A Cheetos Museum? Yes, Cheetos, and a number of other popular products and companies, are creating elaborate "museums" to promote their brands.
But are these really museums, or just cleverly-packaged pitches? As this article in Adweek makes clear, marketers see the immersive appeal of museum exhibits as a way to get consumers to pay more attention to their marketing messages for sustained periods of time.
From the article: "If you can make consumers walk through a museum, that's more time than these brands have ever been able to engage their customers over the course of time," said Nicole Ferry, partner and executive director of strategy at brand engagement firm Sullivan. "All of a sudden, they're able to tell their story in a way that isn't so transactional, and it builds a perception of that brand in a more specific way beyond product attributes."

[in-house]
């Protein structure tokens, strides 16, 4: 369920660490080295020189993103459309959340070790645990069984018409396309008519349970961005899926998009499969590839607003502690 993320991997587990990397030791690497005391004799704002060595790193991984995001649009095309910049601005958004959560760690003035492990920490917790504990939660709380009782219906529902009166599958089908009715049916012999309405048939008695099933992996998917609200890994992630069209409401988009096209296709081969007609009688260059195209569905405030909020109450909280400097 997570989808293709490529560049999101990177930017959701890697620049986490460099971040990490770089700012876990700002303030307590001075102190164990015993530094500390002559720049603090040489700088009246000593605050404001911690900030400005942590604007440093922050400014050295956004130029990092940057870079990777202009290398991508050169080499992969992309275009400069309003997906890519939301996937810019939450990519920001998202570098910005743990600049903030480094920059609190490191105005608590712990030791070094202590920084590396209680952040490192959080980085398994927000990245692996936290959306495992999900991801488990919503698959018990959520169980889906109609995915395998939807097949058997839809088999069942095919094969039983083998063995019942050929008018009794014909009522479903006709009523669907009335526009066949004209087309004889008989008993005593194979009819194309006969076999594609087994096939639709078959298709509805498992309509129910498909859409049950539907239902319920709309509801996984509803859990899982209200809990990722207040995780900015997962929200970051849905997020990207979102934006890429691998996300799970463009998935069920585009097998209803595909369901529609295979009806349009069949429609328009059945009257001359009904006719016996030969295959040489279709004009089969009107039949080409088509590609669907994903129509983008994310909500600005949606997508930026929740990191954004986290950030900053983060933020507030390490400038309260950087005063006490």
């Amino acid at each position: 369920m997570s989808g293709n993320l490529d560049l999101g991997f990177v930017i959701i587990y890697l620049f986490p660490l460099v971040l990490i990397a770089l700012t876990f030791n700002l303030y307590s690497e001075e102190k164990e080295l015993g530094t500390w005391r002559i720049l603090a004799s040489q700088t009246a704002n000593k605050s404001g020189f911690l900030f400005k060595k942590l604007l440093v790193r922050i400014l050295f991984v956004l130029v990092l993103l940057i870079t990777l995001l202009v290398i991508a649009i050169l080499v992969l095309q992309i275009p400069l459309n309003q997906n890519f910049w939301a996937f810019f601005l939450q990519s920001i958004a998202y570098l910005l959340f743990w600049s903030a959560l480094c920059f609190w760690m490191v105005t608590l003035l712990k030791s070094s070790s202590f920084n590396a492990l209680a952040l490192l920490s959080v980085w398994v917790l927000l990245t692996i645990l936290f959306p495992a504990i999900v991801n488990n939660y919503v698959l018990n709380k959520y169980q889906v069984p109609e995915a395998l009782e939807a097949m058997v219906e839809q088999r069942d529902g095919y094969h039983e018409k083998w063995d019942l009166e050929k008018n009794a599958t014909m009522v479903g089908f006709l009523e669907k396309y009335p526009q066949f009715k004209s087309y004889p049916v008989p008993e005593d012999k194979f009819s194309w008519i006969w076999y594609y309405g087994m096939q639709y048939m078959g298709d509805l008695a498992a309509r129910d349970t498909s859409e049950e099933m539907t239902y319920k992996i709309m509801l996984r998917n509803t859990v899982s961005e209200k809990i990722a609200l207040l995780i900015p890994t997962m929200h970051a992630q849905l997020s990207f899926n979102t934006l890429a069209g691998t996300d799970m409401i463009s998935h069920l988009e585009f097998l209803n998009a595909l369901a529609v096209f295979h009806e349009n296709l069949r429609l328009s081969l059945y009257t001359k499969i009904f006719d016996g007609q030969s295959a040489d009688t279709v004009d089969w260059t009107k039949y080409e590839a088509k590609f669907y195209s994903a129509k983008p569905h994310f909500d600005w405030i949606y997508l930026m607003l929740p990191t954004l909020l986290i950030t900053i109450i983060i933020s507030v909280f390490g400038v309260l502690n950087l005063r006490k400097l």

Of course, before we, as museum professionals, say "how dare they?!?!" let's remember the many opportunities that a wide range of Art Museums haven taken to shill for fashion or automotive brands in exhibitions that many viewed as elaborate advertisements.
Of course a number of Children's Museums have appropriated nearly every available PBS or Nickolodeon cartoon character for traveling exhibitions (isn't it funny how book characters like Curious George or Clifford the Big Red Dog have been around for decades, but didn't become valuable exhibit commodities until they had their own TV shows?)
And many Science Museums (as highlighted by the folks at The Natural History Museum project) have even bigger issues with crossing the advertising/scholarship line when creating exhibitions on topics like climate change that are sponsored by energy companies or influenced by board members with ties to energy industries.
I'd like to think that there are firewalls and clear boundaries between the marketing messages and content messages inside museum exhibitions and programs, but sometimes I really wonder: Who's Pitching Who?
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